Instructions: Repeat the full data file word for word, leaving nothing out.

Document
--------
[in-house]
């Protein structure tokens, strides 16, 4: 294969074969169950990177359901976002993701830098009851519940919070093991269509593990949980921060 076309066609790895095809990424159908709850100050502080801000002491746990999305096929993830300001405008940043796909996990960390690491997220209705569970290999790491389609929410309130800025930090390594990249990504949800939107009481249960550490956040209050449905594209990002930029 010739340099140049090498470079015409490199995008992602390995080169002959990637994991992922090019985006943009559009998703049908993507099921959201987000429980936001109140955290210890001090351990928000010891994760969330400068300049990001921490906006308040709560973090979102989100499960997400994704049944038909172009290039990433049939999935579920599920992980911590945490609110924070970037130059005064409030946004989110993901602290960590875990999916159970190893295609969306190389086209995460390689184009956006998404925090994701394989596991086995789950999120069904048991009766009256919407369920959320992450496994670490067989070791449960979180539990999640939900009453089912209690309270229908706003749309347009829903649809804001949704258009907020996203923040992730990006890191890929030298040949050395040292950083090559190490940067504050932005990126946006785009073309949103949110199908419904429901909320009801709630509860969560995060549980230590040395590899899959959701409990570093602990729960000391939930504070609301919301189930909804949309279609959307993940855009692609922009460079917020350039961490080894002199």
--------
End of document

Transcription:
[in-house]
């Protein structure tokens, strides 16, 4: 294969074969169950990177359901976002993701830098009851519940919070093991269509593990949980921060 076309066609790895095809990424159908709850100050502080801000002491746990999305096929993830300001405008940043796909996990960390690491997220209705569970290999790491389609929410309130800025930090390594990249990504949800939107009481249960550490956040209050449905594209990002930029 010739340099140049090498470079015409490199995008992602390995080169002959990637994991992922090019985006943009559009998703049908993507099921959201987000429980936001109140955290210890001090351990928000010891994760969330400068300049990001921490906006308040709560973090979102989100499960997400994704049944038909172009290039990433049939999935579920599920992980911590945490609110924070970037130059005064409030946004989110993901602290960590875990999916159970190893295609969306190389086209995460390689184009956006998404925090994701394989596991086995789950999120069904048991009766009256919407369920959320992450496994670490067989070791449960979180539990999640939900009453089912209690309270229908706003749309347009829903649809804001949704258009907020996203923040992730990006890191890929030298040949050395040292950083090559190490940067504050932005990126946006785009073309949103949110199908419904429901909320009801709630509860969560995060549980230590040395590899899959959701409990570093602990729960000391939930504070609301919301189930909804949309279609959307993940855009692609922009460079917020350039961490080894002199």